He­le­na, more­over, was a tall, hand­some girl, some­what gip­sy-like in ap­pear­ance. Nor did her re­sem­blance to Dick Datch­ery stop there; she had dark eye­brows; she was a bril­liant con­ver­sa­tion­list, and had an im­pe­ri­ous man­ner. And, if dressed as a man, she would have, of course, a woman's hair to hide. Hence that big, white wig.

He­le­na's In­ter­est.

Fi­nal­ly, no one had go strong an in­ter­est in the fate of Edwin Drood as had He­le­na Land­less. Her broth­er lay under a hor­ri­ble sus­pi­cion of hav­ing mur­dered the un­hap­py man. How could be and her friend, Rosa, marry till his in­no­cence had been es­tab­lished? And how could she her­self marry Canon Crisparkle? But how did she vin­di­cate her broth­er's hon­our? How did she prove Jasper's guilt? By means of Dur­dies' ham­mer and of the ring which Grew­gious had given Drood to place on Rosa's fin­ger on her wed­ding-day. Quick­lime will de­stroy flesh, bones, and even boots, but it will not de­stroy metal; and, un­known to Jasper, that ring had been in Drood's pos­ses­sion when his mur­dered body was thrust into the Sapsea vault.

And there, tes­ti­fy­ing to the crime, it lay when at last "Dick Datch­ery" per­suad­ed Dur­dies to open the tomb.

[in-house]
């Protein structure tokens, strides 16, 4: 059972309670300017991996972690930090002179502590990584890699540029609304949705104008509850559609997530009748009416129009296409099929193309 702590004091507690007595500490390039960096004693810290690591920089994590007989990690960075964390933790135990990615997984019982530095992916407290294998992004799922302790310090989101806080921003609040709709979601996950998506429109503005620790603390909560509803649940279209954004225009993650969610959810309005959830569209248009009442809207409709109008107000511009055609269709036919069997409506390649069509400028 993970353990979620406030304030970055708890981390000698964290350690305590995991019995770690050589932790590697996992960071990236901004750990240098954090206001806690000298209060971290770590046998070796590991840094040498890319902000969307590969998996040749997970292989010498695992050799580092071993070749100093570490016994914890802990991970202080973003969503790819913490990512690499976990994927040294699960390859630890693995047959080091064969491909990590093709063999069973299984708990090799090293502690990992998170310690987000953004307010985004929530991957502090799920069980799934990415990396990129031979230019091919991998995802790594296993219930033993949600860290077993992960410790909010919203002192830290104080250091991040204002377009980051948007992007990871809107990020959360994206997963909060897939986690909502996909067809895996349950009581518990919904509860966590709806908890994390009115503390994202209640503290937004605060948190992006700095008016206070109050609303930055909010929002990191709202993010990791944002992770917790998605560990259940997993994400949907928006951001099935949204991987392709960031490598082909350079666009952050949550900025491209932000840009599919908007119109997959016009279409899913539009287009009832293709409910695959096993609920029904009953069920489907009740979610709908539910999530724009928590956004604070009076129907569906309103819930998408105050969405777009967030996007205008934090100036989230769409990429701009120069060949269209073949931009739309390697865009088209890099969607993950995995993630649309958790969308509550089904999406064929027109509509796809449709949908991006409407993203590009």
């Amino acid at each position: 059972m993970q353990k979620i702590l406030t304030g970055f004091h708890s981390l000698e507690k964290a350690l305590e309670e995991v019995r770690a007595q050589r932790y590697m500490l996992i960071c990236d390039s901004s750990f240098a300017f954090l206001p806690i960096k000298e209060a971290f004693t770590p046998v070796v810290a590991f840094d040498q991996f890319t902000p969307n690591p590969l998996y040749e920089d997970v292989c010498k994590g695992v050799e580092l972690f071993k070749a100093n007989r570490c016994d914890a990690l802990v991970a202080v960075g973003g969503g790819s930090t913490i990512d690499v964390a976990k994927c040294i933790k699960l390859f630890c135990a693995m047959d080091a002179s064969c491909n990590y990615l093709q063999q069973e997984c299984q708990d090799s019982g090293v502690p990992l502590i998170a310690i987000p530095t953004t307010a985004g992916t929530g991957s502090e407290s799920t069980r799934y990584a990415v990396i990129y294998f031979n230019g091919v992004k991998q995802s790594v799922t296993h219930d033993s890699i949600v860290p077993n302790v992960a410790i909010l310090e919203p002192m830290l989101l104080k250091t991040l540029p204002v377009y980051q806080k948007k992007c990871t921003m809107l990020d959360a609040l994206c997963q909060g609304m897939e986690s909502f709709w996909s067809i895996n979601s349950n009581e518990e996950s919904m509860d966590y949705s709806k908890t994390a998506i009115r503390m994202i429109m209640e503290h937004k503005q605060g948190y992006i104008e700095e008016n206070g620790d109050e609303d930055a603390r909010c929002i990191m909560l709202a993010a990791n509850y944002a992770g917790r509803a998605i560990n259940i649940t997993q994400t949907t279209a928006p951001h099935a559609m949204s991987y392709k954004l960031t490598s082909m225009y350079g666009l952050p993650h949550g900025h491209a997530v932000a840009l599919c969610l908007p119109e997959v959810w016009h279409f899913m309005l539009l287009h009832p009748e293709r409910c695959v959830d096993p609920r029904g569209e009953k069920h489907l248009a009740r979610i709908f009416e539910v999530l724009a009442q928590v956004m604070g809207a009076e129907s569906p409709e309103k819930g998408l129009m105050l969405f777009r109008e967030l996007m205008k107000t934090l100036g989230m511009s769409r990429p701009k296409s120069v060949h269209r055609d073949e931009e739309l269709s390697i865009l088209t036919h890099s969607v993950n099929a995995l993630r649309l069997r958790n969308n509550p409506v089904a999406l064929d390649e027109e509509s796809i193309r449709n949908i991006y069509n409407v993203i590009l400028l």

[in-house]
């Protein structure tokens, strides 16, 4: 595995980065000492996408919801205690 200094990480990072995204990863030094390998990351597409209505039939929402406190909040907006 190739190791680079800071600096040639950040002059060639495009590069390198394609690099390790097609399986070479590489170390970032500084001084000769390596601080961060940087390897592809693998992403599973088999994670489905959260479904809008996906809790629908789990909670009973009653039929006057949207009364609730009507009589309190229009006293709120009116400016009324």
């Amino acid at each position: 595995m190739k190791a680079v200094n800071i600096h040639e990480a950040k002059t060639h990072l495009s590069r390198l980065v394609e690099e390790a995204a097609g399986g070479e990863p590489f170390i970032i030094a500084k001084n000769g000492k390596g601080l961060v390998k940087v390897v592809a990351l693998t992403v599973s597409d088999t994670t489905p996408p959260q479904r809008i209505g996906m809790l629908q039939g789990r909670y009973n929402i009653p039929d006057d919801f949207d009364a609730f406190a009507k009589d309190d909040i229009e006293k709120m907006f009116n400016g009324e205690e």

A Hint or Two.

If you read Edwin Drood again, bear­ing these sug­ges­tions in mind, you will un­der­stand much that was mean­ing­less to you be­fore. And you will no­tice, per­haps, that Dick­ens never al­lows He­le­na ac­tu­al­ly to talk to Jasper. This, sure­ly, was a part of his scheme of skil­ful rev­e­la­tion, voic­es are dif­fi­cult to dis­guise.

If fur­ther ev­i­dence be want­ed, we have Dick Datch­ery's mys­te­ri­ous chalk marks. Men in Dick­ens's day were taught to write a "round" hand, and women a "point­ed" hand with flour­ish­es. He­le­na, there­fore, dared not use pen and paper.

One other prob­lem re­mains to be solved — the iden­ti­ty of the old opium woman. Say the old opium woman was Jasper's moth­er, and that she Knew him to be her son, though he had no idea who she was. ...

When you re-read the book, bear this in mind.